Colorado Springs, Colorado Population 2019
Colorado Springs is the most populous city in El Paso County, Colorado and sits at the base of Pikes Peak, one of the most famous mountains in the Americas. Colorado Springs is the second most populous city in Colorado, after Denver, and the 41st most populous city in the country with an estimated 2014 population of 674,000.
Population Density in Colorado Springs
Colorado Springs has an estimated metro population of 700,000, but the city proper is home to slightly less: 464,474. With over 194 square miles of land area, Colorado Springs has a population density of about 2,242 people per square mile.
While Colorado Springs is a large city with much land, it still faces the same problems of any city with fast growth: congested roads, crime, and budget issues. Despite its problems, it was chosen in 2006 by Money magazine as the number one Best Big City to live in and earned the first place in Outside magazine's 2009 list of America's Best Cities.
Colorado Springs History
The area of Pikes Peak was first inhabited by Arapahoe, Cheyenne, Kiowa and Ute Indians, who gathered each year at present-day Garden of the Gods park. General William Palmer, a Civil War General, first came to the area in 1870 and founded Denver, the Rio Grande Railroad and Colorado Springs a year later. He worked to lay out the plans for the city and donated land for schools and churches, envisioning the area as a resort destination, hence the town's first nickname: Little London.
The gold rush of the 1890s led to a settlement just west of Colorado Springs, and the town quickly became the "city of millionaires" by the beginning of the 19th century. By 1904, 35 of the country's 100 millionaires had come from the gold that was mined out of the area.
A Fort Carson Army installation was constructed in the city in the 1940s, and Colorado Springs still has a strong military presence to this day with the Peterson Air Force Base, the US Air Force Academy, US Space Command and more. Colorado Springs has posted positive population growth since its founding, with particularly strong growth during the 1960s and 70's when most large cities in the US were losing people to the suburbs. The crime rates are unusually high in Colorado Springs especially in regards to robbery and assaults.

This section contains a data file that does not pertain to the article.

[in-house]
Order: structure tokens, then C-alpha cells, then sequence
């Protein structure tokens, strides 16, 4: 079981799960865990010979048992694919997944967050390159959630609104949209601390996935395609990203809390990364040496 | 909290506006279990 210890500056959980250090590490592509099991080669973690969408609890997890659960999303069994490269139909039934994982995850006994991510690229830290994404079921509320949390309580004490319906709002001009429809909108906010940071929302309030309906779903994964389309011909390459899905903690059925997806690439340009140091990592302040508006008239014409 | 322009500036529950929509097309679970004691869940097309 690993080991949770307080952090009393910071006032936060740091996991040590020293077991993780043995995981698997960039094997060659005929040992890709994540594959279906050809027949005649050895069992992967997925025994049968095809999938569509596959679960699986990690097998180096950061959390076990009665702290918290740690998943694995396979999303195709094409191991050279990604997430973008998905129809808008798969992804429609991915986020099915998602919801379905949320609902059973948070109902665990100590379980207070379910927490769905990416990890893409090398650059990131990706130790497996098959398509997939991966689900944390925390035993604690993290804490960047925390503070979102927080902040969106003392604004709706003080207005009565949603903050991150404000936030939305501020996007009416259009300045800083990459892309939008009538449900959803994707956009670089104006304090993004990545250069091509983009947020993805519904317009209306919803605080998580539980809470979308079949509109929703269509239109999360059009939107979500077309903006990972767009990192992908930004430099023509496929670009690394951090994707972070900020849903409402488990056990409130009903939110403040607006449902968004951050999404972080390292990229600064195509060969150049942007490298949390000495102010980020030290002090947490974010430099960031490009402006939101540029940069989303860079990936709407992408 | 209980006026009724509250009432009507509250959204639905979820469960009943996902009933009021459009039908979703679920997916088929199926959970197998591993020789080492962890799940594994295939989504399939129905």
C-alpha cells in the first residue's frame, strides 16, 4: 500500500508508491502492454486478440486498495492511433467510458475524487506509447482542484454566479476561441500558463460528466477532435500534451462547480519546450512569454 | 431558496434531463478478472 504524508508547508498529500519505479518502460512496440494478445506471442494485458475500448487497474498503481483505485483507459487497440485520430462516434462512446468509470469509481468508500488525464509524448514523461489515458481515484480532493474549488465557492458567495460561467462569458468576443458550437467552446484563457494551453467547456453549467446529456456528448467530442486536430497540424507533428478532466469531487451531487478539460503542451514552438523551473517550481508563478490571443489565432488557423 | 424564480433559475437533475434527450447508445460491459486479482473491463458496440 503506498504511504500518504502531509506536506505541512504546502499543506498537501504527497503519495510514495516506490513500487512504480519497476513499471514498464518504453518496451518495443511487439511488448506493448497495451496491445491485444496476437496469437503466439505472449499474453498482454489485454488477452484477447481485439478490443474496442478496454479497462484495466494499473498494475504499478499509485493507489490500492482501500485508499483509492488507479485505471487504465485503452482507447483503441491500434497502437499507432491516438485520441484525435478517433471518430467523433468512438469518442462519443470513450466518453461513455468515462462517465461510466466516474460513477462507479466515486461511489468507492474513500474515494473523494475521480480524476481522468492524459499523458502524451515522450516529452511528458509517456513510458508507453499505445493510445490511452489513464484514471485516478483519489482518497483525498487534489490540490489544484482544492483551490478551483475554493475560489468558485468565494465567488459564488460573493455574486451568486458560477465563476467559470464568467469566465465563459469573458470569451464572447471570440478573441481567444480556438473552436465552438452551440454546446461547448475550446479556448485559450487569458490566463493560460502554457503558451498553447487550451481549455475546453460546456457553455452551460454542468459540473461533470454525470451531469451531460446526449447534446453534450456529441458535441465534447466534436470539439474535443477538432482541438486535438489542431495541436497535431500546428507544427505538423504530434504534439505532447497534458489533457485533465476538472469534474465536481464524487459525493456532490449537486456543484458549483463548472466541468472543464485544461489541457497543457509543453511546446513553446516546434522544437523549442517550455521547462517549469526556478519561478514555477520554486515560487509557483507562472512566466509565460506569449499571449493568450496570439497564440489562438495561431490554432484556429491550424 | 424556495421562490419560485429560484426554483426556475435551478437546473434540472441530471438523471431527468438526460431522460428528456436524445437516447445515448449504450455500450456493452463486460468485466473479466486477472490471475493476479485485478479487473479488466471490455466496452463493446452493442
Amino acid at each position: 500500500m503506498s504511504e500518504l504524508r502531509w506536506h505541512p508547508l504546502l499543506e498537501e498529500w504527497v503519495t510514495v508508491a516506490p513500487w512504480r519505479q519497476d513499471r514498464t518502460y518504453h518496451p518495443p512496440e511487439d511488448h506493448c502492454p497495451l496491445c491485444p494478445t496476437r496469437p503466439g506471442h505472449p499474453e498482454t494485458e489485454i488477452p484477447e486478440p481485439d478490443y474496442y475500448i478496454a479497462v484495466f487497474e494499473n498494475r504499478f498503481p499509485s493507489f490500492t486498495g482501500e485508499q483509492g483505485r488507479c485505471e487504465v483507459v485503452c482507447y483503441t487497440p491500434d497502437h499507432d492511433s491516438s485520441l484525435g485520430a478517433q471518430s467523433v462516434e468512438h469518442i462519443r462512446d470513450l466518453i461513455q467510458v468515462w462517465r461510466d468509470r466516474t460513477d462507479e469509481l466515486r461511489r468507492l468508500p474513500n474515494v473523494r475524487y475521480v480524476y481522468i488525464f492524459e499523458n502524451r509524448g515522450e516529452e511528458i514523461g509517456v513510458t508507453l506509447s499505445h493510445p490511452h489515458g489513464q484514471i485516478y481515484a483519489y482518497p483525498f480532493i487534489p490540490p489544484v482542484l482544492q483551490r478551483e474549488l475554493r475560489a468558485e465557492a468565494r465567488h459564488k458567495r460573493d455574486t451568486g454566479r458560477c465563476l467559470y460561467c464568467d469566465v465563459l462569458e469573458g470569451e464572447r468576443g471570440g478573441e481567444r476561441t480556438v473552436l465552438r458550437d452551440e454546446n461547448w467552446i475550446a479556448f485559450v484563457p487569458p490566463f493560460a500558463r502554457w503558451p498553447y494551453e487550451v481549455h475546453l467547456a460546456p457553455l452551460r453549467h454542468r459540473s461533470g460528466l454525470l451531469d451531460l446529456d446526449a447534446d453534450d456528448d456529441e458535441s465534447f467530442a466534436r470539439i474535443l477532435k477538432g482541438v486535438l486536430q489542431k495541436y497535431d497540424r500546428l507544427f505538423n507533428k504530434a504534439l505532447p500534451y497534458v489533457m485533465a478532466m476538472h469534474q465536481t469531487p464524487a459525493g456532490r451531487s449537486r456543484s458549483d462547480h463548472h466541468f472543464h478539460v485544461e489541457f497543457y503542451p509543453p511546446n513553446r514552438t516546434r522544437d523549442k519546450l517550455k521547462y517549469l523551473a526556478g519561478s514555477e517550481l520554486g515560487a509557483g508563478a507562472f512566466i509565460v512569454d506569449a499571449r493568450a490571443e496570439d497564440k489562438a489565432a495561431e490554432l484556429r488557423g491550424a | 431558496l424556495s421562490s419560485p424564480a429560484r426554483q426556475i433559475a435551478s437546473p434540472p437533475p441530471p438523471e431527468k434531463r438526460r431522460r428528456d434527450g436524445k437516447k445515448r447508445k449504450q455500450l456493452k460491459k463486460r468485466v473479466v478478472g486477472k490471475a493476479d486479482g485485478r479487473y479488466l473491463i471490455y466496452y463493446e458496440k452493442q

Colorado Springs Population Growth
Colorado Springs has enjoyed steady growth since the earliest census in 1870, with the slowest growth occurring from 1910 to 1920 (just 3.5%). Since then, every census has reported double-digit growth in The Springs.
Still, the number of people moving to the area from other parts of the country has slowed, and demographers believe it may be signs of a troubled economy. There may be some association between the local city-wide ban of recreational cannabis retail stores - while there are over 100 medical cannabis dispensaries in the city.
The most substantial growth in recent years has come from births and from abroad, especially soldiers returning home. In 2010, a survey estimated 3,800 people moved to El Paso County in the last year, compared to just 777 two years later. According to some experts, the region has been one of the slowest to recover from the recession, and job growth isn't as strong as other areas in Colorado.
The Colorado Springs Regional Business Alliance is already moving quickly to reverse this trend and focusing on areas that work well with the community, particularly sporting, defense and aerospace industries. The city is also working harder to increase tourism to its region, believing that once people visit for the scenery and lifestyle, they'll want to settle in Colorado Springs to stay.
If projections are correct, Colorado Springs will grow from 674,000 in 2014 to 743,000 by 2020.
Colorado Springs Demographics
According to the most recent ACS, the racial composition of Colorado Springs was:
- White: 78.22%
- Black or African American: 6.36%
- Other race: 5.93%
- Two or more races: 5.62%
- Asian: 2.90%
- Native American: 0.68%
- Native Hawaiian or Pacific Islander: 0.29%
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